Until the opt-back-in is guaranteed, there remains a risk. The consequences of that risk must be evaluated. Crime does not stop at Calais. EU co-operation with police and criminal justice measures are essential in

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the fight against organised and serious cross-border crime. Drug trafficking, people trafficking, abduction, money-laundering, paedophilia, cybercrime and, of course, national security and terrorism are all the more dangerous and complex because they transcend borders.

Essential reading for this debate is our EU Committee’s report on the implications of the opt-out. It concluded:

“On the basis of the evidence we have received we do not consider that the Government have made a convincing case for exercising the opt-out ... we find that the evidence supports the reasoning of those opposed to its exercise. Opting out … would have significant adverse negative repercussions for … internal security … and the administration of criminal justice in the United Kingdom”.

Those are powerful words indeed from an all-party committee of your Lordships’ House. It took written and oral evidence from 50 witnesses with experience and expertise, including government Ministers, and had numerous hearings and discussions. Its unanimous, comprehensive and detailed report is the result.

Despite earlier rhetoric, the Government have made clear that they accept that a permanent opt-out from all these measures would not be in the national interest. They now accept that the 35 measures listed in the Command Paper are necessary. Therefore, if the Government opt out, there must be a quick, easy and effective opt-back-in.

The noble Lord, Lord Hannay, has succeeded in persuading the Government to amend their Motion to seek to ensure that the Government will honour their commitment to the details of the 35 opt-in measures. Can I therefore ask the Minister who will reply to the debate—the noble Lord, Lord Taylor—to clarify that this is how the Government view the significance of the word “endorse”? Would this Motion preclude the Government from deciding later to change the number of measures contained in the Command Paper—that is, the 35? Are the Government now absolutely committed to the 35 measures? The answer to that is difficult, it seems to me, because on the one hand the noble Lord, Lord Hannay, and most of the noble Lords who have spoken tonight want the assurance that they are but, on the other hand, that risks antagonising the noble Lord, Lord Blackwell, and the 100 Conservative MPs who wrote to the Prime Minister seeking a permanent opt-out of all 133 measures.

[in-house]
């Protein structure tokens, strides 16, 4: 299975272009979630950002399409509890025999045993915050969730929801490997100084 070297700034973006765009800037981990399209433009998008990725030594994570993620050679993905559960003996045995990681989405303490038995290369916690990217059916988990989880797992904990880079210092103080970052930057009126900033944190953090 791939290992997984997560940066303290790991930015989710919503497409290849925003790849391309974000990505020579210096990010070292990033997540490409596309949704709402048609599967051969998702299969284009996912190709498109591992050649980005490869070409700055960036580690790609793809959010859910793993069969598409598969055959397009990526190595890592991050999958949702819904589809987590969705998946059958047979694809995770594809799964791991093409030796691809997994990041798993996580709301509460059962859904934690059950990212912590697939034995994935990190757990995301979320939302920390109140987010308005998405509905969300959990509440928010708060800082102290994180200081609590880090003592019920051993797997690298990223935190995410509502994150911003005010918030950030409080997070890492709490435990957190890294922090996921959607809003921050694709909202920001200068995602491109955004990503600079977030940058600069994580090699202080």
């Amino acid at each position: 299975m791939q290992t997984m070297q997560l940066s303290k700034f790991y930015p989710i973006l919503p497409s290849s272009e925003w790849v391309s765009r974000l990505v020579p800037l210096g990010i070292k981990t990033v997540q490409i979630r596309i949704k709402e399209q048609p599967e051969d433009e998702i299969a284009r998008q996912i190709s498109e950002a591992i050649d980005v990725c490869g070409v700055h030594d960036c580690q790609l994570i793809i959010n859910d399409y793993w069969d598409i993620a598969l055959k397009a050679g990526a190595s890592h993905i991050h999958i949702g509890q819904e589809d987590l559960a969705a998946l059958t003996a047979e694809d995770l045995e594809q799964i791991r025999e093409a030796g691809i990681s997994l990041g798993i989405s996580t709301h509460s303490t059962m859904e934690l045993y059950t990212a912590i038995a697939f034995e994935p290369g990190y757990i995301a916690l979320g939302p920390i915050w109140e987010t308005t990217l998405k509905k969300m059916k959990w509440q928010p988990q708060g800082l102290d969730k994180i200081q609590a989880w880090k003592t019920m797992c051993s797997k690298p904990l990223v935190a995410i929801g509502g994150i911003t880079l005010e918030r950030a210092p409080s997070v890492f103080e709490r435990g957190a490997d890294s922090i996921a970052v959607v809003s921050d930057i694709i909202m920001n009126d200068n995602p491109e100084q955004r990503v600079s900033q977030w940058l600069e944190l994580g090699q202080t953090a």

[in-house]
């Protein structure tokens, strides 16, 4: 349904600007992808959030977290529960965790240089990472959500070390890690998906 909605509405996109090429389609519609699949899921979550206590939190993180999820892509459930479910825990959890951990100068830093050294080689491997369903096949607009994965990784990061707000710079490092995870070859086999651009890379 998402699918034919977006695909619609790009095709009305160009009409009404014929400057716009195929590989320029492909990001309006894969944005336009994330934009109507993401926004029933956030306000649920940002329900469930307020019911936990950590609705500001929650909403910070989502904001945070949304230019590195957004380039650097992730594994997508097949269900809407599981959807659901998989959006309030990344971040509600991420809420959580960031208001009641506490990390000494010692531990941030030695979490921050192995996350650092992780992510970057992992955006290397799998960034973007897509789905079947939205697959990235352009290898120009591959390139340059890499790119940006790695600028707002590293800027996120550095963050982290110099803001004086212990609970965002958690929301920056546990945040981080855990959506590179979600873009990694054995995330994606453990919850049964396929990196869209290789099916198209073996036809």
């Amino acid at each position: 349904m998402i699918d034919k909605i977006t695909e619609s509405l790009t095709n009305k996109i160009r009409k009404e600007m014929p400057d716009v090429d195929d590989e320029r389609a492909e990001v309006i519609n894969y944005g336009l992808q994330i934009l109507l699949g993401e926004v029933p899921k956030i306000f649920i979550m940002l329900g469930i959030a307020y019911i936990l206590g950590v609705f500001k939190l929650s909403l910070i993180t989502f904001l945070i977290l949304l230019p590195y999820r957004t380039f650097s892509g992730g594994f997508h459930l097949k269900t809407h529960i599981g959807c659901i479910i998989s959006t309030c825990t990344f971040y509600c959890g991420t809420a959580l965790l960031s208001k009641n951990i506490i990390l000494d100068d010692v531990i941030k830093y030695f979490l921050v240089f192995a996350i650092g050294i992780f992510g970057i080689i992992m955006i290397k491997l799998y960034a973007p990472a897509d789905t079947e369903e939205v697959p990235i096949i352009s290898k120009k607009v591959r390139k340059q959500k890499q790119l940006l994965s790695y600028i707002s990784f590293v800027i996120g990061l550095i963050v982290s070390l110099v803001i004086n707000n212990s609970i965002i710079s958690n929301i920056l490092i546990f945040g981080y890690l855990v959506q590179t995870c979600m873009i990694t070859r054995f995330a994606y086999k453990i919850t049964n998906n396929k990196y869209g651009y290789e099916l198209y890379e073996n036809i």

A number of questions have been raised in previous debates that Ministers have so far failed to answer, as the noble and learned Lord, Lord Lloyd, said. Have the Government secured a guarantee that we can opt back into these important measures? If not, will the Government still opt out without such a guarantee? What timescale do the Government envisage, or consider is reasonable, from the opt-out until the process of opting back in is completed? Are the Government seeking to amend any of the 35 measures other than the European arrest warrant?

The political negotiations to opt back into these 35 measures could be time consuming, difficult and will no doubt be subject to some political horse trading. Has any assessment been made in this age of austerity of the cost of such negotiations? What are the implications and consequences if we fail to opt back in, including

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financial? If the opt-back-in is not immediate, transition measures will be essential. The example often used by the Government to justify the opt-out is the European arrest warrant. This was to be part of the great repatriation of powers, the transfer of real power back to the UK that Ministers were so fond of talking about.